We’ve all done it; Woken up in the middle of the night, with our mind hell bent on stressing about money. I’ve been there.
What begins as a passing reminder to pay the hydro or cell phone bill can suddenly leave you worried about how you’d pay those bills if you lost your job, how you’re going to climb out of the debt you’re already in, or how you’re going to stretch what you do have to the end of the month.
If the topic of money gives you anxiety, there may be a deeper reason behind it. The good news however, is that you can definitely get control of your financial thoughts and actions. By controlling your cash – and not letting your cash control you, it’s entirely possible to rid yourself of those negative thoughts, and actually get a good night’s sleep.
How to Stop Stressing Over your Finances
1. Focus Only on What’s Good.
There is mental and emotional strength in focusing on the good aspects of your finances instead of the negative issues. Of course, thinking positively won’t magically stretch your budget, but it can help keep the anxiety at bay. It can also help you recognize and appreciate your financial strengths, which could give you some answers to some of your problems.
Grab a piece of paper and start listing the positive things about your finances. If you have a job that you love, and have a nice nest egg tucked away for a rainy day, this is a good thing. Even when things are tight or money is causing you anxiety, taking a second to focus on what you actually have can help you calm down.
2. Rework Your Budget
When I get the most stressed about my finances, it often means that something’s up with my personal budget. It can be anything from overspending on certain categories (probably shoes), to not properly planning my purchases. Regular budget checkups help you stay on top of what’s going on in your bank account. The feeling of being in control that it gives you, will help you stay focused.
Check these items off your to-do list when your finances start causing you stress;
- Review. Go over your monthly bills and spending habits, and make sure all your numbers are accurate by ensuring that receipts and bills match up with your budget. It’s expected that things can shift a little from month to month because of unpredictable events. This is completely normal, and this might be the perfect time to earmark a certain amount to an emergency fund to give yourself a little more peace of mind.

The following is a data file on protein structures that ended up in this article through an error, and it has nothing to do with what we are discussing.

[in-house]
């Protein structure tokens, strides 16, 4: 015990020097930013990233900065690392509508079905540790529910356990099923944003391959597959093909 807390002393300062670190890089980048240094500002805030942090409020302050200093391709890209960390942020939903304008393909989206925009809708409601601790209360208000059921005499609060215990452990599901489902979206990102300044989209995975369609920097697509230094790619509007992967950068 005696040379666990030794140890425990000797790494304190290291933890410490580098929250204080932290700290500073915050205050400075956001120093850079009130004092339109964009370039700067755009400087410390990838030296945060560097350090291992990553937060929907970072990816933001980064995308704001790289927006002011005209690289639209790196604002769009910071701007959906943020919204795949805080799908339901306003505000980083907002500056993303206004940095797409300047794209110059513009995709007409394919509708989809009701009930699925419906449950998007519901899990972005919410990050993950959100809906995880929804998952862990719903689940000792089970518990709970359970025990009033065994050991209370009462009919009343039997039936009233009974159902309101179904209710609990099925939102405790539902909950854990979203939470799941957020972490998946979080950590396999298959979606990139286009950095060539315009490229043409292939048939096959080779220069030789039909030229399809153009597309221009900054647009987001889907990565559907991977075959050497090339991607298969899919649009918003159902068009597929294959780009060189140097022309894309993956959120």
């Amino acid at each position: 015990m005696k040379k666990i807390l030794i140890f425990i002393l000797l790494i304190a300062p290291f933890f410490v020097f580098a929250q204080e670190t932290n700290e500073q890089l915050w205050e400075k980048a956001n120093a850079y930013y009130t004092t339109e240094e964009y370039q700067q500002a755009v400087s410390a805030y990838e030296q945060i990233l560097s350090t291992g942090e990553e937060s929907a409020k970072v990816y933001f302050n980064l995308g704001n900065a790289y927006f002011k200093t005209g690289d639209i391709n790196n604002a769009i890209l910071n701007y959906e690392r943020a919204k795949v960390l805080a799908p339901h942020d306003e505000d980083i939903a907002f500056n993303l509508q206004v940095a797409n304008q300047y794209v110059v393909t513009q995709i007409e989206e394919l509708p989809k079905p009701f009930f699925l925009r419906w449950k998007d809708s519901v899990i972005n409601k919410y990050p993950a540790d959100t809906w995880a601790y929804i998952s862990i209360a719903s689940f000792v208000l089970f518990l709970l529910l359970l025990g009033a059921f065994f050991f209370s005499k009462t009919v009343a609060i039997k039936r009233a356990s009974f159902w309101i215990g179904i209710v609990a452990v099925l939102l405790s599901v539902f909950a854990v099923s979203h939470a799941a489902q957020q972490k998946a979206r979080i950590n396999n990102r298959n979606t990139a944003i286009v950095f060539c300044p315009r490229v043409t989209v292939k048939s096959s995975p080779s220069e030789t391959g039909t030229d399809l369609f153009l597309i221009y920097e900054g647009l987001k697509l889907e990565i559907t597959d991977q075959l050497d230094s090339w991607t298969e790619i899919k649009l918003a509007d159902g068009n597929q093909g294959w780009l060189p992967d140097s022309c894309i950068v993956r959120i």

- Reduce. Check periodically to make sure you’re in good shape each month, since going into debt would be exactly the type of stress that you’re trying to avoid. If you find yourself in the negative numbers more often than not, it’s time to rethink your money-making or spending strategy. Think about taking a second job to bring in more cash, or reduce the number of nights you eat out, lower your cable bill, or postpone travel plans to restore balance to your bank account.
- Pay Off. Create a plan to pay off your debts, and stick to it so you have some idea of when your debts are going to be paid off – this knowledge alone can help you breathe a major sigh of relief.
3. Feel Confident
Past financial mismanagement can lead to an feeling of shame, or embarrassment, whether it’s a lack of money, faulty budgeting, or simply being ignorant of proper financial practices. Unfortunately, that shame can cause anxiety and future slip ups. If that sounds like you, you’re not alone. With an unemployment rate hovering around 7% and an average household credit card debt of over $8,000, it’s clear that you’re not the only one having financial stress.
When you’re feeling embarrassed about money (or the lack thereof), remember that taking the time to organize your finances (even if the numbers make you sweat), can set you on a much more secure path. There’s no shame in wanting to be better with money, so don’t feel awkward if you need to approach the subject with your partner, or see a professional for help.
4. If you’ve got cluttered spaces in your environment, clean those up! More then just being a nuisance, clutter contributes to financial frustration, and costs you money in the short run. Ending clutter helps to give you a sense of freedom, so you can see your way clear to managing your finances.
In her book, “Feng Shui That Makes Sense“, author Cathleen McCandless takes you step-by-step through the process of using feng shui principles to create a home that will please your eye, relax your body, inspire your mind, and lift your spirit.
Bonus; See a Professional
Making an appointment with an accountant or a financial advisor can help rid you of the stress and anxiety, and help you know that you’re on the right path to improving your finances.
Some financial advisors offer a no-obligation, no cost/no pressure first appointment as a way to get to know each other and consider the basics of your finances. The process is very much like seeing a therapist, but for your money. Just bring a list of goals and questions to the first appointment. If you feel comfortable, make arrangements to see the advisor on a regular basis.